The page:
How does Luminol help solve crimes?
By Deepshikha Khosla
Cop shows and movies show you an unbelievable range of gizmos
that can perform unimaginable tasks ¨C such as bringing into focus
a single voice from an otherwise muffled recording or computers
that can zoom in on a tiny section of the image on the screen. Most
of it is pure fiction. But one seemingly strange chemical that glows
when it comes into contact with blood is for real. It¡¯s called
Luminol is a chemical that glows with a bluish light when it comes
in contact with blood. It even reacts with years old traces of blood.
An ultra-sensitive chemical, it can detect blood at one part per
million. In simple language, this means that if there is even one
drop of blood in 999,999 drops of water, luminol will glow. Hence,
extensively used for criminal investigations, luminol has helped
crack some pretty tricky cases of detection.
Victims of bloody, violent crimes cannot disappear without a trace ¨C
that is the basic assumption on which crime scene investigators
function. No matter how hard the murderer tries to clean up the
blood and dispose of the body, some tell-tale traces of blood will
remain. Tiny blood particles can cling to most surfaces for years on
end, without ever being seen.
Luminol is effective in revealing these traces. There is a chemical
reaction between several chemicals and hemoglobin (a protein in
the blood that carries oxygen), that produces light. There is a
breakdown of molecules, which then rearrange themselves to form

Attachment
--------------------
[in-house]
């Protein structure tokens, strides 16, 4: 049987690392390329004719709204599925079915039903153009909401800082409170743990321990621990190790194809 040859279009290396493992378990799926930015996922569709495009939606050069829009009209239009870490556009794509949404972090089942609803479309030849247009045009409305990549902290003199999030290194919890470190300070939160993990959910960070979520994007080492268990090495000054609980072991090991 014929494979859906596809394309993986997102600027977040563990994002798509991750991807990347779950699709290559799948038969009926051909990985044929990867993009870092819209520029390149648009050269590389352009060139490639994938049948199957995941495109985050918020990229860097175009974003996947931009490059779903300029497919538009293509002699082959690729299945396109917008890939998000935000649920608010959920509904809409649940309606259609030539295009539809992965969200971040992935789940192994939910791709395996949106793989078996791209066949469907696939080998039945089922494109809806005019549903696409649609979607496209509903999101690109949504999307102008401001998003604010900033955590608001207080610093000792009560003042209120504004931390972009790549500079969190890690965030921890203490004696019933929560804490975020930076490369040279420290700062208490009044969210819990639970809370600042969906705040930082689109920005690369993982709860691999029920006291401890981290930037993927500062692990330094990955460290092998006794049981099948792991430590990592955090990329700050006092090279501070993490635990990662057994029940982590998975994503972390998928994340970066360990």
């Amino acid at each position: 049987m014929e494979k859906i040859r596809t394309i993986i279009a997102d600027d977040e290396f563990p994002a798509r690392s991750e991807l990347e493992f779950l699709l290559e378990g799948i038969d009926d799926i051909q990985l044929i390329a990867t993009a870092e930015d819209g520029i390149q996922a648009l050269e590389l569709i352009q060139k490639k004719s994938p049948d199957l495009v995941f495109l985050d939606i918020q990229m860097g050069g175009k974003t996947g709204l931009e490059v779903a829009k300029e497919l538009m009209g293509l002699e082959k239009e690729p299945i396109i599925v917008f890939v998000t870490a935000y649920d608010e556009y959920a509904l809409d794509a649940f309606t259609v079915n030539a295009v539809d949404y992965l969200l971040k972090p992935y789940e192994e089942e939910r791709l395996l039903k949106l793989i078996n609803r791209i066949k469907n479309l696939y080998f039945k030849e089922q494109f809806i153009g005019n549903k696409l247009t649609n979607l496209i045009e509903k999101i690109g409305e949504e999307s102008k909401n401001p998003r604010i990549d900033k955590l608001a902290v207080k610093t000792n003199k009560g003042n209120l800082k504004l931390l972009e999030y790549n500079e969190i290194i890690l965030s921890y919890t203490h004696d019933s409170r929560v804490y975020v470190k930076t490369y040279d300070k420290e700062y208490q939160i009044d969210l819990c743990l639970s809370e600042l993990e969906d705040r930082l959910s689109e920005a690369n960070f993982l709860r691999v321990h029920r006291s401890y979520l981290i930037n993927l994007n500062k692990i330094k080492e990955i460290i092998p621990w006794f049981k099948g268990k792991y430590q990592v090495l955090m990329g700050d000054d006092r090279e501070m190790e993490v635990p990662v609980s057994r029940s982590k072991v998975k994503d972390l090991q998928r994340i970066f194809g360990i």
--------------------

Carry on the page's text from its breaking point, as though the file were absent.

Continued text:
different molecules. In the chemical reaction of luminol, the original
molecules (reactants) have more energy than the new molecules
(products). The extra light is discarded by the molecules in the form
of light photons. This phenomenon is known as
Luminol is typically used at a crime scene where bloodshed is
suspected to have happened but no traces of blood are visible to
the naked eye. The room is darkened and then the chemical is
sprayed over a large area. If blood traces are revealed, then
investigators videotape or photograph the crime scene.
The tricky thing about luminol is that substances (such as
household bleach) other than blood may also cause luminol to
glow. Hence, a glow merely reveals to investigators the possibility
of blood in the area. An experienced investigator, by observing the
speed of the chemical reaction can judge whether the substance
was blood or something else. But in order to be absolutely sure
that it was blood, other tests need to be run.
Luminol helps to provide clues as to how events may have
unfolded or the kind of weapon used. For example, blood splatter
patterns of a blunt object versus those of a sharp knife will be
different. Sometimes, bloody shoe prints give a lot of clues about
the movements of the assailant after the attack. Luminol may also
lead investigators to discover new evidence. For instance, if there
is a positive reaction to luminol sprayed on a carpet, then removing
the rug may reveal blood-soaked floorboards.
Despite being a key investigative tool, luminol has one
disadvantage ¨C the chemical reaction can destroy other evidence
in the crime scene. Hence, contrary to what a layman might think,
luminol is only used after other extensive investigations have failed
to reveal enough clues.
About the Author
How does law enforcement use Luminol to solve crimes? Find out at http://www.crimjustice.us
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